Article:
Sudan conflict sparks mass exodus of foreigners as locals remain trapped in crossfire

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(LONDON) — Fighting in Sudan between forces loyal to two rival generals has triggered a mass exodus of foreigners, while locals struggle to escape.

A number of countries — including the United States, the United Kingdom, Sweden, Spain, the Netherlands, Japan, Italy, Germany, France and Canada — airlifted and evacuated diplomats, embassy staff and others from Sudan’s war-torn capital over the weekend. Both the U.S. and Canadian governments also announced temporary suspensions of operations at their embassies in Khartoum.

An estimated 16,000 Americans — most of whom are dual U.S.-Sudanese citizens — remain in Sudan, according to John Kirby, coordinator for strategic communications at the National Security Council in the White House.

“These are people that grew up in Sudan, work in Sudan, families are in Sudan and they want to stay in Sudan, so it’s a number that is difficult to plan to specifically,” Kirby told ABC News’ George Stephanopoulos in an interview Monday on Good Morning America.

There are also several dozen Americans currently making their way to Sudan’s main seaport via a United Nations-led convoy, which the U.S. is monitoring via “intelligence, surveillance and reconnaissance assets to ensure their safety,” according to Kirby.

“We still have military forces prepositioned in the region ready to respond if need be. But right now, it’s not very safe to try to run some larger evacuation either out of the nearby air base or even just through rotary lift like we did the other night because the fighting is so intense,” he added. “The safest thing for Americans to do — those who have decided to stay in Sudan despite the warnings to leave — is to shelter in place and to not move around too much in the city of Khartoum.”

Meanwhile, many Sudanese civilians are trapped in the crossfire or are risking their lives attempting to flee by car to neighboring countries. Sudanese filmmaker Amjad Abu Alala, who lives in Egypt’s capital, wrote in a Facebook post on Sunday that his family is “on the road from Sudan to Cairo through Aswan.” But he said his uncle’s wife, who has been in a coma since before the conflict, still needs help getting out.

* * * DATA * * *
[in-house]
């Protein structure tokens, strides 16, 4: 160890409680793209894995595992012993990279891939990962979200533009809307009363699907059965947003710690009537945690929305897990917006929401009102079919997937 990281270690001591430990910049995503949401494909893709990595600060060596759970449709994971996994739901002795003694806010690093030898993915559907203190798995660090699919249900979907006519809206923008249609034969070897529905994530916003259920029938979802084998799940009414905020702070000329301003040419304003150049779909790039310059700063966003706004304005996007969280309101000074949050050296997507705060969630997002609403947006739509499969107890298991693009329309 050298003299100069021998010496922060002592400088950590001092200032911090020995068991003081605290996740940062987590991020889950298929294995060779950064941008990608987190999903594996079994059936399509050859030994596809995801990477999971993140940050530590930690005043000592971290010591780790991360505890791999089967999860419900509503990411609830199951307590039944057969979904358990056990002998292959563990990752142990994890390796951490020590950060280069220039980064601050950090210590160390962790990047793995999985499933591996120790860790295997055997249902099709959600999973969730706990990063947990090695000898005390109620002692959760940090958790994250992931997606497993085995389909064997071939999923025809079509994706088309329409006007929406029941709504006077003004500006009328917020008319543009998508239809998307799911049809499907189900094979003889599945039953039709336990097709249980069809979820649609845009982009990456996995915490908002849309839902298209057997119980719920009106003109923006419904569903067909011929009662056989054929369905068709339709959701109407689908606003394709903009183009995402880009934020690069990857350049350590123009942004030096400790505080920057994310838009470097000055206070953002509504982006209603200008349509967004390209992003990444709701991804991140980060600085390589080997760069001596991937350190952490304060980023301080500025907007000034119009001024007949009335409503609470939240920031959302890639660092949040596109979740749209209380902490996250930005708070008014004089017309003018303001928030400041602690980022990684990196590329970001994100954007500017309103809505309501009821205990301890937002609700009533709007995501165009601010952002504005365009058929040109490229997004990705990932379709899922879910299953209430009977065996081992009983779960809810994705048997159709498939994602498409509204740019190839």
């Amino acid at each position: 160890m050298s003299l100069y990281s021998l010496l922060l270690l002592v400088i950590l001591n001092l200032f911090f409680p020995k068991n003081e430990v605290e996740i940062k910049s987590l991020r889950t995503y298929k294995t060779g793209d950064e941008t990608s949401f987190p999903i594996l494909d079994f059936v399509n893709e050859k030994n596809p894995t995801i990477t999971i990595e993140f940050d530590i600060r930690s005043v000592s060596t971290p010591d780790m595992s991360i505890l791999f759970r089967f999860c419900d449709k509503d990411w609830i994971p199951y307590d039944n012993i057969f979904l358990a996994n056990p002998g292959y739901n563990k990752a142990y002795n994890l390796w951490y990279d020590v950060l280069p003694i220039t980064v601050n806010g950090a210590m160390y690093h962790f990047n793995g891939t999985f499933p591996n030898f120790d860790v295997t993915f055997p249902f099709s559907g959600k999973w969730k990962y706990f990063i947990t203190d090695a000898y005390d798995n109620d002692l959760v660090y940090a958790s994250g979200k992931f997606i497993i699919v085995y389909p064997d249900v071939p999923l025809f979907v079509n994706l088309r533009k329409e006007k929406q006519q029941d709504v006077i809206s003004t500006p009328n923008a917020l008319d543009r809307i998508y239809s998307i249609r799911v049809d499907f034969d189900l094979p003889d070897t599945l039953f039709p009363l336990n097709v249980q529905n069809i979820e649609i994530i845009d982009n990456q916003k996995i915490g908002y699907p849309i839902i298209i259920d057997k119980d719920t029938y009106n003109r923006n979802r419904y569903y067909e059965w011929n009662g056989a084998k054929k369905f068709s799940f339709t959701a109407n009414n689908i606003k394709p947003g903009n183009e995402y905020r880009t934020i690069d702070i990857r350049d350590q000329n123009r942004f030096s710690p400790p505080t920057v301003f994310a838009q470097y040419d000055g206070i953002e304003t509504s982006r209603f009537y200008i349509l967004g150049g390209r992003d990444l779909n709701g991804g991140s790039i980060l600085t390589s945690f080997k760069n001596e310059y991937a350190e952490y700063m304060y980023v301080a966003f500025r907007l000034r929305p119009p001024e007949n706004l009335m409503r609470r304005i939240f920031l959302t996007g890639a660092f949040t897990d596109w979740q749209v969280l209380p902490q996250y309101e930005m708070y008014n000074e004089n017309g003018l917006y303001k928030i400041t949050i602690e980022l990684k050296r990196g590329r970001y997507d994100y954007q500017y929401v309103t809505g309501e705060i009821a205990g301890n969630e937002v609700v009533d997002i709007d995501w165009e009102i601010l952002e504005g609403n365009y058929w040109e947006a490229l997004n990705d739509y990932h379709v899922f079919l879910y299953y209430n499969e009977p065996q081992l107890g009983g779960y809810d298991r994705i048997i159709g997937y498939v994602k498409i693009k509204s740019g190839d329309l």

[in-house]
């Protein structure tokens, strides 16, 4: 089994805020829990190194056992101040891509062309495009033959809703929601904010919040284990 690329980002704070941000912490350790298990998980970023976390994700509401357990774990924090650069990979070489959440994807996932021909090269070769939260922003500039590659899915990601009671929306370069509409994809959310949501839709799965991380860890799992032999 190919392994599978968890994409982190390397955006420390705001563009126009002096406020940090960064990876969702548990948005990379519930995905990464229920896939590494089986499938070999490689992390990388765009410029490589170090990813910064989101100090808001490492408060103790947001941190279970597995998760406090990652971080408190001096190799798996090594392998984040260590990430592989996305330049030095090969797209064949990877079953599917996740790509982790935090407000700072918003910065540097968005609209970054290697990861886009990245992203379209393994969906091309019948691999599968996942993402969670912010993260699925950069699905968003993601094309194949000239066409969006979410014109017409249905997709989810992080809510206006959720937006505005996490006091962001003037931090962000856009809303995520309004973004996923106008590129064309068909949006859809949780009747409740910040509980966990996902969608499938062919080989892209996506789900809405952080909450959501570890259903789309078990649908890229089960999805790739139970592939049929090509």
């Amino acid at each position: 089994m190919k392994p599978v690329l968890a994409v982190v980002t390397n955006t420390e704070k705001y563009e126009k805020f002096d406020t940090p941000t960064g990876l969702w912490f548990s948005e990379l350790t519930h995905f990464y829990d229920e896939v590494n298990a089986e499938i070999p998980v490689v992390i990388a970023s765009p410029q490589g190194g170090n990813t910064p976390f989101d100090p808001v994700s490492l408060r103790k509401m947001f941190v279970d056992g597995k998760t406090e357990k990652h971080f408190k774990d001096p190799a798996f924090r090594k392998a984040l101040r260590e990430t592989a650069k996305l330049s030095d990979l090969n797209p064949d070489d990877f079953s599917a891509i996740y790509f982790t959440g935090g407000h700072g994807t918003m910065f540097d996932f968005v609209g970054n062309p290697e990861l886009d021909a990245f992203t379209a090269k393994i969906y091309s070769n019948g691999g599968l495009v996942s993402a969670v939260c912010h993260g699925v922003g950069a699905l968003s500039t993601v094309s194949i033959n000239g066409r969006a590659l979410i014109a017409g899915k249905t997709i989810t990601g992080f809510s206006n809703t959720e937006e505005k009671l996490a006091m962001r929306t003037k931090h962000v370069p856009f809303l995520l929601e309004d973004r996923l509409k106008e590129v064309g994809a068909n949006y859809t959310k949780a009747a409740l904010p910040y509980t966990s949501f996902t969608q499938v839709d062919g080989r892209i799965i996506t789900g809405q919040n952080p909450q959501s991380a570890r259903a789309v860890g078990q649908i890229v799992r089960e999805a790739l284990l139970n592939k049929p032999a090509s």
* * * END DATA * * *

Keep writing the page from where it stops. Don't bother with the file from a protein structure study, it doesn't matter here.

Abu Alala also posted photos that his family had shared showing stray bullets on the balcony and in the exterior walls of their home in Khartoum. He wrote in an earlier Facebook post that he was “very worried about what is happening” in his home country but that “we all saw it coming.”

The violence erupted in Sudan on April 15 in a culmination of weeks of tensions between Gen. Abdel-Fattah Burhan, the commander of the Sudanese Armed Forces, and Gen. Mohammed Hamdan Dagalo, the head of the Rapid Support Forces (RSF), a powerful Sudanese paramilitary group. The two men were once allies who had jointly orchestrated a military coup in 2021 that dissolved Sudan’s power-sharing government and derailed its short-lived transition to democracy, following the ousting of a long-time dictator in 2019. Now, they are battling for control of the resource-rich North African nation and neither has shown any real indication of backing down, as proposed cease-fires have persistently collapsed.

The clashes started in Khartoum and quickly spread to other Sudanese cities, though “the heaviest concentration of fighting” remains centered in the densely populated capital, according to the World Health Organization, the global health arm of the U.N. The international community has repeatedly called on Sudan’s warring parties to immediately lay down their arms and engage in dialogue.

More than 420 people have been killed and over 3,700 others have been wounded in the conflict, according to the WHO’s Eastern Mediterranean Regional Office. At least 273 civilians are among the dead and 1,579 among the injured, according to the Sudan Doctors’ Syndicate, a pro-democracy group monitoring casualties. At least one American citizen has been killed in Sudan since the violence broke out, according to the U.S. Department of State.

The widespread clashes have left dozens of hospitals across Sudan either damaged or destroyed, according to the Sudan Doctors’ Syndicate, which called the issue “a clear violation of international humanitarian law.” As of Sunday, about two-thirds of hospitals in and around the conflict zones were out of service after being bombed, while others were under threat of closure due to a lack power, staffing, medical supplies, food and water.

The U.S. is concerned that Sudan’s conflict could spread further and has been in contact with the rival sides “every single day … trying to get them to put down their arms, to abide by the cease-fires that they themselves say they want and to return to some sort of civilian authority,” according to Kirby.

“We’re doing everything we can to get this fighting stopped,” he told ABC News. “This is a centrally located, very important, very large African country. We are concerned that other partners, other nations will be affected by this — not just in the region, but beyond — so that’s why we’re working so hard to get this violence stopped.”

ABC News’ Ayat Al-Tawi, Shannon Crawford, Ellie Kaufman, Luis Martinez, Joe Simonetti and Edward Szekeres contributed to this report.

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